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Configuring the table:

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And running the page:

Image

So now it is only a matter of adding the Spark Chart based on the Details Collection and done. Or so I thought:

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select the sparkchart:

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and configure it

Image

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However: no such luck. The table renders the spark chart for every row – while the details in VO RidersRankingPerStageWithCadelLag are returned only for the current row in the Top10Riders ViewObject. The spark chart would look the same in every row – and be correct for only one of them.

I took another approach – and I am not sure whether it is the best one. However, it works.

I have created a transient attribute for the rankings – of type Object:

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I have next had the ViewRowImpl class generated and then I implemented the getter accessor for the Rankings attribute. It uses the ViewLink accessor to create a List of all Ranking values returned from the Detail ViewObject:

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This makes the attribute Rankings available to me to use inside the Table to base the Spark Chart on:

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Provided of course the table binding is edited correctly:

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Now we can run the page and see our little spark chart:

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Adding the bar chart for the gap with Cadel Evans at the end of each stage takes an almost similar series of steps:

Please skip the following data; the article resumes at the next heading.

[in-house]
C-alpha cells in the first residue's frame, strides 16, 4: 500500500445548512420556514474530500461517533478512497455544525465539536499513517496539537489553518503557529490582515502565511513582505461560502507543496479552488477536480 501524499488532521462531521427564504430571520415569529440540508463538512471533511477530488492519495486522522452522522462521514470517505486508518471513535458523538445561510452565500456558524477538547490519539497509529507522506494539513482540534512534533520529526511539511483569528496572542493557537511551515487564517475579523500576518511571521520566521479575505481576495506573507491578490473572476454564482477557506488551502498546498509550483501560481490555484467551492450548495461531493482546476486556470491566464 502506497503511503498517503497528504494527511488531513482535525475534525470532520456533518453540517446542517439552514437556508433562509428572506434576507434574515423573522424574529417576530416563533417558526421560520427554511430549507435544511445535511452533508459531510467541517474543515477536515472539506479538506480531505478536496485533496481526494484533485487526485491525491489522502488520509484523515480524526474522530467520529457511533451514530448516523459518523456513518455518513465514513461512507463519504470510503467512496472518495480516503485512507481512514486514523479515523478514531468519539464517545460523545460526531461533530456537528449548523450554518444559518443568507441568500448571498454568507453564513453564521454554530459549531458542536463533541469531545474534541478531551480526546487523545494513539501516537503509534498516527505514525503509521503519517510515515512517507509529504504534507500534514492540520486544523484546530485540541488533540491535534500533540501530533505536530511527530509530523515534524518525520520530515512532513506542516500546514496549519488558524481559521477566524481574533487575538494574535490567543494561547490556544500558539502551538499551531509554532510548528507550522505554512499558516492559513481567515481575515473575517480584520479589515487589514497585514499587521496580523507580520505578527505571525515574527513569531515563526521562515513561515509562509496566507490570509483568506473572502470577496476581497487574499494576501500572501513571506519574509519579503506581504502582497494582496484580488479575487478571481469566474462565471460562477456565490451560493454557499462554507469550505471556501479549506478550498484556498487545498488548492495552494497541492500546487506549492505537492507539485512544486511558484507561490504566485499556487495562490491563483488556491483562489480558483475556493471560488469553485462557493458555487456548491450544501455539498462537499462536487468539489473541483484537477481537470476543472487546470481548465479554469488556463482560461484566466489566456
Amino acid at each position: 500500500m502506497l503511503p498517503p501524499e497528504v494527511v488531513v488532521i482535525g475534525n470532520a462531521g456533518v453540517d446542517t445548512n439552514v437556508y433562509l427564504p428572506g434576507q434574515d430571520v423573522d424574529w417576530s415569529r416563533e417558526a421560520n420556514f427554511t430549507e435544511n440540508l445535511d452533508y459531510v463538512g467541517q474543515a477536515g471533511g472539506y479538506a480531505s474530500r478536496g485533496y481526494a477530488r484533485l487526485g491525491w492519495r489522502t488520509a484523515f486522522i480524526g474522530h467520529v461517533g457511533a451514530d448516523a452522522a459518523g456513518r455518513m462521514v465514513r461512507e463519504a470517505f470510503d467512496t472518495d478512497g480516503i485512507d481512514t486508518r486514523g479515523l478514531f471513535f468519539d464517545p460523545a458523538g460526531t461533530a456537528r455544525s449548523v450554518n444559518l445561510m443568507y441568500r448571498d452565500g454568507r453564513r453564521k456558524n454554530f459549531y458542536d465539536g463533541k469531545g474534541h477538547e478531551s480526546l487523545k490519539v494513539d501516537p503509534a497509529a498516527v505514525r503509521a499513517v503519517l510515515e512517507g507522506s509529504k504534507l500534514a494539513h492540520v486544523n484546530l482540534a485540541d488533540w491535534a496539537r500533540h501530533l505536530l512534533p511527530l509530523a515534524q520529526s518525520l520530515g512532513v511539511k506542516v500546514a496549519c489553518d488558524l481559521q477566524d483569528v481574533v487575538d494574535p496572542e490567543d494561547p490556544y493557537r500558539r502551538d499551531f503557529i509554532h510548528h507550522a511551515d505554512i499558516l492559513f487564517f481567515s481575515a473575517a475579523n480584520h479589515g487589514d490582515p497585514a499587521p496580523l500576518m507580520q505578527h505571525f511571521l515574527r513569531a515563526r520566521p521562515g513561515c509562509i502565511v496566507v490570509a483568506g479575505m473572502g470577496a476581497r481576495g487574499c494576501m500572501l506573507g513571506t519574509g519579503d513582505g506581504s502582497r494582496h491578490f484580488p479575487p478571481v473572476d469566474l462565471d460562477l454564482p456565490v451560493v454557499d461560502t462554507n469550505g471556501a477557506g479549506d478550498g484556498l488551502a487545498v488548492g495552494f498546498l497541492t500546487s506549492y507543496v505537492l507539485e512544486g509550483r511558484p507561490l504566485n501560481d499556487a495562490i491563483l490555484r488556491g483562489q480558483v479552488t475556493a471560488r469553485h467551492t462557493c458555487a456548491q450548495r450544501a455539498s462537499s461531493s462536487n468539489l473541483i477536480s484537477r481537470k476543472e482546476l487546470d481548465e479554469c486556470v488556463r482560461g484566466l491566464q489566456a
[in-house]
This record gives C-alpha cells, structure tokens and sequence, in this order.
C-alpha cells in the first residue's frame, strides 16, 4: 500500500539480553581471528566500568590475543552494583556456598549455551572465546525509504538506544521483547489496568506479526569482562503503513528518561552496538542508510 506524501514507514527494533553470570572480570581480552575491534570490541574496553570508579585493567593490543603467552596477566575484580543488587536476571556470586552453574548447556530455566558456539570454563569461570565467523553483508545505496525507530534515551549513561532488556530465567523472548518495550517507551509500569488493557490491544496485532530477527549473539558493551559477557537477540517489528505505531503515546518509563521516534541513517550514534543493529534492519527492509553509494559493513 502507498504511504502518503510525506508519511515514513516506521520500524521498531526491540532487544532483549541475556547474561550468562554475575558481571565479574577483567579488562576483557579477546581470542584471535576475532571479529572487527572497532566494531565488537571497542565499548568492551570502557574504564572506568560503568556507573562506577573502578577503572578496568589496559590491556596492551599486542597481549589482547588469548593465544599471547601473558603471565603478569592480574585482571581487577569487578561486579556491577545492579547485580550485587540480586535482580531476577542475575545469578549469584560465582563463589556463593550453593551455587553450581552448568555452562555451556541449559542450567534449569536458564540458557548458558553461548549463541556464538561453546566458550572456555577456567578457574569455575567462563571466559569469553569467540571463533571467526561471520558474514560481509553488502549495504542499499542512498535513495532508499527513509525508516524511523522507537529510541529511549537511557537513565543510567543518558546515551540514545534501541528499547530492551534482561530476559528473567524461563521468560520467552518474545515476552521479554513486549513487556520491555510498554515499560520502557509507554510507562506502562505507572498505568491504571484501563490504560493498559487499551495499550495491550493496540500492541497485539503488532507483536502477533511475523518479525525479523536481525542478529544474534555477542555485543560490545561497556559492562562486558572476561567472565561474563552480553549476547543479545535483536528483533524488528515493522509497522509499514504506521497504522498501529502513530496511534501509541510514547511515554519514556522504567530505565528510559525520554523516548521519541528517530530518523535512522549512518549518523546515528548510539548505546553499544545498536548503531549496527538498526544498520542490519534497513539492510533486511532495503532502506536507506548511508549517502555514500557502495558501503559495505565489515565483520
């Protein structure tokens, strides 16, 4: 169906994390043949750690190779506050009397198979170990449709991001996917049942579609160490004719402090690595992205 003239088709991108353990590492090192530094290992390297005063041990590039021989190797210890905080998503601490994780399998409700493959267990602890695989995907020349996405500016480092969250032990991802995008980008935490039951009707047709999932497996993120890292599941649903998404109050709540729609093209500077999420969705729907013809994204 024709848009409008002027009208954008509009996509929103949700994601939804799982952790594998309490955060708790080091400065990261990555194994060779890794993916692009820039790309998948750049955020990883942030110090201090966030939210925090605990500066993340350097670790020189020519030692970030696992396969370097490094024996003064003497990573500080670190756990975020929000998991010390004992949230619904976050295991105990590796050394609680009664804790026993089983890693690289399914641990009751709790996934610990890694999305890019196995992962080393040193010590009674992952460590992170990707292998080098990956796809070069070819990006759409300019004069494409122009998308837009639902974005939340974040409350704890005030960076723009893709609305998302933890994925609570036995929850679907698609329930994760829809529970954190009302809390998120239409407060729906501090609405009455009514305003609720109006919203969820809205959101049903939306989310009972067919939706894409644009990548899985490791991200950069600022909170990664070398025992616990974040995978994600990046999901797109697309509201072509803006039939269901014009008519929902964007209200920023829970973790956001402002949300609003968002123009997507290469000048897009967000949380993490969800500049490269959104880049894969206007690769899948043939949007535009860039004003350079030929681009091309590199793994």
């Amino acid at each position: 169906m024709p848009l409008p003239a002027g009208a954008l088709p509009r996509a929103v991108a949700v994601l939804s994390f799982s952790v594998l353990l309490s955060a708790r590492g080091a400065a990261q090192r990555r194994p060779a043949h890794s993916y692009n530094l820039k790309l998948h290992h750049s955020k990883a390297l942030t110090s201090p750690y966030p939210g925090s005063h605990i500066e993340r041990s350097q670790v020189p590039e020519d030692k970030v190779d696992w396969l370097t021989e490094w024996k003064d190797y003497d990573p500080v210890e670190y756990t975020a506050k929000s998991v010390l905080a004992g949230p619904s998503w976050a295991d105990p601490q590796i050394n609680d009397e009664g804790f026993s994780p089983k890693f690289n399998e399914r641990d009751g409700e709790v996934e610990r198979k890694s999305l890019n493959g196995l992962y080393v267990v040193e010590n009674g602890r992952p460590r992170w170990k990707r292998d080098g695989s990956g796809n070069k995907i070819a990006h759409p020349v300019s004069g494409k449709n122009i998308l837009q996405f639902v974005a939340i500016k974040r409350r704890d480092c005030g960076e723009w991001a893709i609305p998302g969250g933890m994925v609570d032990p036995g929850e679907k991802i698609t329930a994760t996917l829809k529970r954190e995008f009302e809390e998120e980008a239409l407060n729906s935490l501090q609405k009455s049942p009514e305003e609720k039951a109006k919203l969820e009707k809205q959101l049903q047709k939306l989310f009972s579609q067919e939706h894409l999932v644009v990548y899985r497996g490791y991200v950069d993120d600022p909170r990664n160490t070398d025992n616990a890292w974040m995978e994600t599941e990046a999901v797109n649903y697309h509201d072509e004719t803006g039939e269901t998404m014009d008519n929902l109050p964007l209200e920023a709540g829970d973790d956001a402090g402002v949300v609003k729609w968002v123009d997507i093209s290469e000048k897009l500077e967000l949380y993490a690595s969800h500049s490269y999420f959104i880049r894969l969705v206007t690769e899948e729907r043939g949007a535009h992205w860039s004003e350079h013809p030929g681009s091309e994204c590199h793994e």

Add a transient attribute to return the set of lags

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Configure the transient attribute with type Object:

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Create the getter implementation for this attribute:

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Refresh the Data Control:

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Update the Table Binding:

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Add the column definition with Spark Chart inside, based on the CadelLags attribute:

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And run the page:

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Note how the green bar indicates the most positive situation a rider has had vs. Cadel Evans. For Andy Schleck, that situation occurred right before the end of the Tour, in the three but last stage. It did not last long however.

Resources

Download JDeveloper 11.1.2 application:TourDeFranceWithSparkCharts .

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About Author

Lucas Jellema, active in IT (and with Oracle) since 1994. Oracle ACE Director for Fusion Middleware. Consultant, trainer and instructor on diverse areas including Oracle Database (SQL & PLSQL), Service Oriented Architecture, BPM, ADF, Java in various shapes and forms and many other things. Author of the Oracle Press book: Oracle SOA Suite 11g Handbook. Frequent presenter on conferences such as JavaOne, Oracle OpenWorld, ODTUG Kaleidoscope, Devoxx and OBUG. Presenter for Oracle University Celebrity specials.